00:18:00.22 Here are the rings forming just on the surface of a support
00:18:04.17 visualized in the electron microscope just by negative staining.
00:18:07.06 And some really excellent work both by the Westermann group where Nogales
00:18:13.20 has been doing the electron microscopy
00:18:15.15 in her lab and in the group that's at Cambridge, Massachussetts
00:18:20.07 under Steve Harrison has been...they've been providing
00:18:23.19 expert and excellent evidence about
00:18:26.20 the structure of this complex and the way in which
00:18:29.06 it interacts with microtubules.
00:18:31.02 We've collaborated with the Berkeley group
00:18:34.09 which included Westermann and his mentors, Georjana Barnes and David Drubin
00:18:40.00 and with them we've also been able to purify this complex and
00:18:43.28 label it with fluorescent dye, and allow it to interact with microtubules
00:18:49.13 in our in vitro system, where this is that pellicle
00:18:52.01 that you've been seeing
00:18:53.02 and these then are complexes of the Dam1 protein,
00:18:56.09 which are fluorescent. This is
00:18:58.18 what our Dam1 complex looks like when it surrounds the microtubules seen
00:19:02.02 in the electron microscope, but of course you can't do kinetic experiments
00:19:05.19 in the electron microscope. So we are going to do an experiment here
00:19:09.17 which we watch what happens to these Dam1 complexes
00:19:13.01 when we cause the microtubules to disassemble.
00:19:15.19 And here we will now bleach the little tip
00:19:18.19 that's on the end of the microtubule, and the microtubule
00:19:20.25 starts to depolymerize, and you can see that the Dam1 complex
00:19:25.05 is moved with the ends of the microtubule as the ends of the microtubule
00:19:29.09 shortens. So the Dam1 complex
00:19:32.14 is also a coupler that can take advantage of the structures
00:19:38.02 that are found at the end of the microtubule.
00:19:40.17 This coupler can actually pull a load, and
00:19:45.21 what we've done here is to put the Dam1 complex
00:19:48.16 onto a bead. And this bead now can be followed
00:19:54.05 as an object which is a load for the Dam1 complex
00:19:57.12 to move as it associates with the microtubule.
00:20:00.25 And again, when we induce microtubule disassembly, as the disassembly
00:20:04.23 reaches the bead, the bead will stop its Brownian movement
00:20:09.04 just back and forth and will start a progressive motion
00:20:12.18 towards the origin of the microtubules, which is that pellicle sitting over at the side.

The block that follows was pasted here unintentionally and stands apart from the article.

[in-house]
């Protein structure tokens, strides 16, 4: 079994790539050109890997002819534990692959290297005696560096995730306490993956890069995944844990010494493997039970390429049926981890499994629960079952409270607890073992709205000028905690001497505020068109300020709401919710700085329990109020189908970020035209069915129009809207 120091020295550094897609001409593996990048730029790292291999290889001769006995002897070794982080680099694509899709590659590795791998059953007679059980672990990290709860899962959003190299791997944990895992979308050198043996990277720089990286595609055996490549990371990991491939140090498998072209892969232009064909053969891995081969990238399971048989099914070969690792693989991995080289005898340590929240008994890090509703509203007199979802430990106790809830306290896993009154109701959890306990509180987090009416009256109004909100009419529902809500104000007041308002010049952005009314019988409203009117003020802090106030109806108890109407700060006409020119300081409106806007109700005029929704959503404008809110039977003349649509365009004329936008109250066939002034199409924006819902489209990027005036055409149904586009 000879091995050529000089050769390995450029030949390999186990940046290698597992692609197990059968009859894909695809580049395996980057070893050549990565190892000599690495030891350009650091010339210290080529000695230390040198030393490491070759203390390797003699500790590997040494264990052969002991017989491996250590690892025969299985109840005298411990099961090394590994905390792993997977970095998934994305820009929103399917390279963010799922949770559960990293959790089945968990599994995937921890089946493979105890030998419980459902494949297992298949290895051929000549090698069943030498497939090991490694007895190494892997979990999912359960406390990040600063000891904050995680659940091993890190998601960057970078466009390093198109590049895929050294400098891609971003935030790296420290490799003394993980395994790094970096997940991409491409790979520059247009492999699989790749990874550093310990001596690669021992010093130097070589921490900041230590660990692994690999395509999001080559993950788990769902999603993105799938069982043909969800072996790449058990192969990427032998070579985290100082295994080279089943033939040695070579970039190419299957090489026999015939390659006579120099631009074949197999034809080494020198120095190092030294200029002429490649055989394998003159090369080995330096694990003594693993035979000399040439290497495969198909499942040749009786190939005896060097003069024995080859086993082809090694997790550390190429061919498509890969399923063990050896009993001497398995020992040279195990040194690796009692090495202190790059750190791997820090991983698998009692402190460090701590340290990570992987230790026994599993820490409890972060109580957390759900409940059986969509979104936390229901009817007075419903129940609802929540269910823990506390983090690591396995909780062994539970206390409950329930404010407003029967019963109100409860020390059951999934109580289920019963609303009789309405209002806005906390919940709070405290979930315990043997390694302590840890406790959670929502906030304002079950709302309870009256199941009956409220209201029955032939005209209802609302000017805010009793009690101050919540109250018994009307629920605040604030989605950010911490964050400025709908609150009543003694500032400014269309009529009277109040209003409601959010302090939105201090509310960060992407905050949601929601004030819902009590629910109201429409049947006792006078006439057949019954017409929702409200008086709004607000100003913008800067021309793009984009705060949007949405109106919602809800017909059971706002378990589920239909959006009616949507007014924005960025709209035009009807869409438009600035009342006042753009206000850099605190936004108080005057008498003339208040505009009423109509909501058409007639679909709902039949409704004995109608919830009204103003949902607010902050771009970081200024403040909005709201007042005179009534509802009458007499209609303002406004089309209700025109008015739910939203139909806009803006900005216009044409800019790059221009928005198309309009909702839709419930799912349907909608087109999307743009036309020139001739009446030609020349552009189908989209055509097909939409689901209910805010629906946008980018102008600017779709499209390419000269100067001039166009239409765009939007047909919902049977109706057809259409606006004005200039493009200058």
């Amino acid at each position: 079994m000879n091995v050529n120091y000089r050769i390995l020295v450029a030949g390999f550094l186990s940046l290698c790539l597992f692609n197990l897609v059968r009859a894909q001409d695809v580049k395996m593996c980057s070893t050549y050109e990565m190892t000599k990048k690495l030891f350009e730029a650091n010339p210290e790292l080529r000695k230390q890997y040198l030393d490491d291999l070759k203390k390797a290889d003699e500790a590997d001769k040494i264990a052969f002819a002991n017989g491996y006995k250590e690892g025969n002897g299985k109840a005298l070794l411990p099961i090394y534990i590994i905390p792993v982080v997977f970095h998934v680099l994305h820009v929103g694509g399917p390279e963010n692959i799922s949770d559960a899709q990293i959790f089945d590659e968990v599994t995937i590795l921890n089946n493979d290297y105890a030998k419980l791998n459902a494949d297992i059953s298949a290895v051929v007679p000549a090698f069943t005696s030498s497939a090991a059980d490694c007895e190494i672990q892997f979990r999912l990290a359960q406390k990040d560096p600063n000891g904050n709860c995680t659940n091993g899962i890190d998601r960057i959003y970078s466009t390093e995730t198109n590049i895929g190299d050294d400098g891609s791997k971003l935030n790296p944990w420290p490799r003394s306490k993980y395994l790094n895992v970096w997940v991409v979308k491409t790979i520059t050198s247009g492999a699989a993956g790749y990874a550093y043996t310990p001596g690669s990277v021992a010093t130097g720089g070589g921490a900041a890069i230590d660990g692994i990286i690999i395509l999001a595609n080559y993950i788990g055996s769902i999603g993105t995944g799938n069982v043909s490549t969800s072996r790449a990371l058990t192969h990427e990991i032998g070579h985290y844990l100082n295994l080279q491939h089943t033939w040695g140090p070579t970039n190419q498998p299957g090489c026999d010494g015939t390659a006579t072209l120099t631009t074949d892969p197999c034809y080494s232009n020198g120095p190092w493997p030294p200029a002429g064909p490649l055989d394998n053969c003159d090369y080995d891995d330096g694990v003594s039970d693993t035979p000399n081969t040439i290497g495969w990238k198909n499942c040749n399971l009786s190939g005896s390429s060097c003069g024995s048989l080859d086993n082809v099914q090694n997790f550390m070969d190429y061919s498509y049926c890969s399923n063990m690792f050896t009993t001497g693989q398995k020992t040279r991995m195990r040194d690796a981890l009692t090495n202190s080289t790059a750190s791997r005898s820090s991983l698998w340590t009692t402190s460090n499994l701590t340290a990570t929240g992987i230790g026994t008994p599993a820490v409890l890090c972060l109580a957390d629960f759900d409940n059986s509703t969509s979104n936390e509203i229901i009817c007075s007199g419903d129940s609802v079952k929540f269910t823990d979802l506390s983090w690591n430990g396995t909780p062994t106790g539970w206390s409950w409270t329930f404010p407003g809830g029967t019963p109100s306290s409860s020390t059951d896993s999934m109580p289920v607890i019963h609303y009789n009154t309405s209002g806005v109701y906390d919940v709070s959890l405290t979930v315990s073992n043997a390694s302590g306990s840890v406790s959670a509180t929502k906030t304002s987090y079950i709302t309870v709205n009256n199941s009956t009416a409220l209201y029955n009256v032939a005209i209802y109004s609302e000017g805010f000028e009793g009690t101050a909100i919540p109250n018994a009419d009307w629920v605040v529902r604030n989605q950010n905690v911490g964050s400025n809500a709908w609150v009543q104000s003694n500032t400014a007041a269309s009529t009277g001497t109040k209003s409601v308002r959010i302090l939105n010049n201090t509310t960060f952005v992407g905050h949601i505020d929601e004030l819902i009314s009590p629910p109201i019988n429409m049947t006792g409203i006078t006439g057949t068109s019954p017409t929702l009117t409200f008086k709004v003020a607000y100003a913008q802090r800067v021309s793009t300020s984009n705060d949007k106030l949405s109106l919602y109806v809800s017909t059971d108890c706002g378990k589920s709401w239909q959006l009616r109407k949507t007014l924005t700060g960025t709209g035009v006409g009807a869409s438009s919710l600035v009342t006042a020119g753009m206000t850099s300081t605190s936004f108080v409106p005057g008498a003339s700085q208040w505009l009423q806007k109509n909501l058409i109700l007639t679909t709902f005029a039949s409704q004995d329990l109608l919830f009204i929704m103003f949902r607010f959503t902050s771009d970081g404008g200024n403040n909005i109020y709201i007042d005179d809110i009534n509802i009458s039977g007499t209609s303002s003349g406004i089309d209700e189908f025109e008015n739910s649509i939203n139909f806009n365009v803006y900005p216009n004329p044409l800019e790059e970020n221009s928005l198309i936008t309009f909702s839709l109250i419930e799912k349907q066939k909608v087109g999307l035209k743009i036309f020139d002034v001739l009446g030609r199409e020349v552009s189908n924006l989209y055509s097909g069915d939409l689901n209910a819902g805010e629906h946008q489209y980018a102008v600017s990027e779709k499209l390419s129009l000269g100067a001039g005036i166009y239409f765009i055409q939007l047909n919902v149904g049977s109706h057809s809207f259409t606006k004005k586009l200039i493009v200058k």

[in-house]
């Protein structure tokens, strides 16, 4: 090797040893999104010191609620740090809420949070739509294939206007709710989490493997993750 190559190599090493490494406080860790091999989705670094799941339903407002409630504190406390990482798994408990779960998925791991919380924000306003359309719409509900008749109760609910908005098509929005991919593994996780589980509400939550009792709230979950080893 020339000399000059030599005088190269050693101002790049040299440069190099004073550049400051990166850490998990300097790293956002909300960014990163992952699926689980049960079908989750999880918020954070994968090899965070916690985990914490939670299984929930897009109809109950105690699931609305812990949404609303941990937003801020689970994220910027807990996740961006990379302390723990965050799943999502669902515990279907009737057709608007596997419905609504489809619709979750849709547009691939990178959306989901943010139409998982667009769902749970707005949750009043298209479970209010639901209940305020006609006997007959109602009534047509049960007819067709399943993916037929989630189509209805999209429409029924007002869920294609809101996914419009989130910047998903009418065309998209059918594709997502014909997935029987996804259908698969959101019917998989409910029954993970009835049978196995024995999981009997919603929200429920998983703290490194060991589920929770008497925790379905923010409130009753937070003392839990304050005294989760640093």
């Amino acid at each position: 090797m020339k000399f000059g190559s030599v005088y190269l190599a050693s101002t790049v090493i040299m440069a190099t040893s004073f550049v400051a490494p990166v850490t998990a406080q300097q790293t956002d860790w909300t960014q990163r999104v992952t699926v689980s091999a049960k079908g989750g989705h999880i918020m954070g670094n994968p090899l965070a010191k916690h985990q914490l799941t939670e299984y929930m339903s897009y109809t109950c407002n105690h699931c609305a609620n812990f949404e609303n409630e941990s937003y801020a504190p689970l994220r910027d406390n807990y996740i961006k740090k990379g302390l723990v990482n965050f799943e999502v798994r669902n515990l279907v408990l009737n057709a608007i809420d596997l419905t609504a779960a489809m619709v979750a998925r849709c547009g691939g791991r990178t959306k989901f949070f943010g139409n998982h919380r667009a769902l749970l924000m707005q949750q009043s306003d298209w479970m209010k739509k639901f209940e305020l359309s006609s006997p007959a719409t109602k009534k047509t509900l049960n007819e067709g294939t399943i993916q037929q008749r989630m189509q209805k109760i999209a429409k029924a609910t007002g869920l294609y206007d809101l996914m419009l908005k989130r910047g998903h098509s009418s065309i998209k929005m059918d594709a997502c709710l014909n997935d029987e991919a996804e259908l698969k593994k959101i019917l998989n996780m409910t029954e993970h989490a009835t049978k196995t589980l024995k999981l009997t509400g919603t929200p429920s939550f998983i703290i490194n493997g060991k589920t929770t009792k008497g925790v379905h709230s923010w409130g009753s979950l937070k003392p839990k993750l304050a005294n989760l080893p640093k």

00:20:17.24 Now this kind of work allowed us to determine that the Dam1 complex seems to
00:20:24.18 form a variety of structures, all of which can interact with the microtubules.
00:20:28.23 If we attach Dam1 to a bead, and do not have the Dam1 complex in solution,
00:20:36.00 but instead just allow the bead to bind to the microtubule,
00:20:39.27 we get a distribution of velocities that is shown here in red.
00:20:43.07 If we have Dam1 in solution, so that a complex can form that would make this ring
00:20:50.10 shaped structures that I showed you in the electron microscope,
00:20:52.29 what we see is that we still get bead movement, but the bead movement is slower,
00:20:57.15 as if the formation of that ring might actually retard the rate of disassembly of the microtubules.
00:21:05.06 So this looks likea process that needs detailed study,
00:21:08.14 and we've done enough experiments that I won't be able to describe them all to you.
00:21:11.16 by any means in the course of this short lecture,
00:21:14.07 but I want to show you the tool that has been the most important to us in
00:21:17.25 trying to do this kind of work. It is a standard light microscope, which has
00:21:22.29 a sensitive camera at its top.
00:21:25.11 and then over here it has a couple of lasers, one of which
00:21:29.06 is very strong and can be led through a device that allows you
00:21:33.11 to steer the laser beam and then up into the microscope
00:21:36.14 the other laser that is over there is just to help us align things.
00:21:39.26 So a laser beam is coming down through our objective lense
00:21:43.07 and this very bright light can be used in what is called an optical trap.
00:21:47.02 A device where you can grab a small object
00:21:50.19 that refracts light, like a bead of glass or plastic.
00:21:54.00 Over on this side, we have two other lasers, one green and one blue,
00:21:58.22 that we use for bleaching the fluorescence
00:22:01.20 of some parts of our specimen. And what
00:22:04.11 we are going to use is tricks in order to
00:22:06.19 be able to do experiments on beads and ask:
00:22:11.00 Can we monitor the force that is generated in this system?
00:22:13.18 So here's again our pellicle serving as a nucleator;
00:22:17.13 microtubules growing from purified tubulin.
00:22:19.16 The problem is that these microtubules have to be labile.
00:22:22.27 And that means that if we dilute the preparation of
00:22:26.21 tubulin by washing anything else in
00:22:29.08 we are going to cause them to disassemble, so we need to stabilize them.
00:22:32.25 And we do that by putting a cap on the
00:22:35.08 tip of them where we polymerize the tubulin
00:22:38.02 in an analog of GTP which does not hydrolyse, or hydrolyzes very slowly.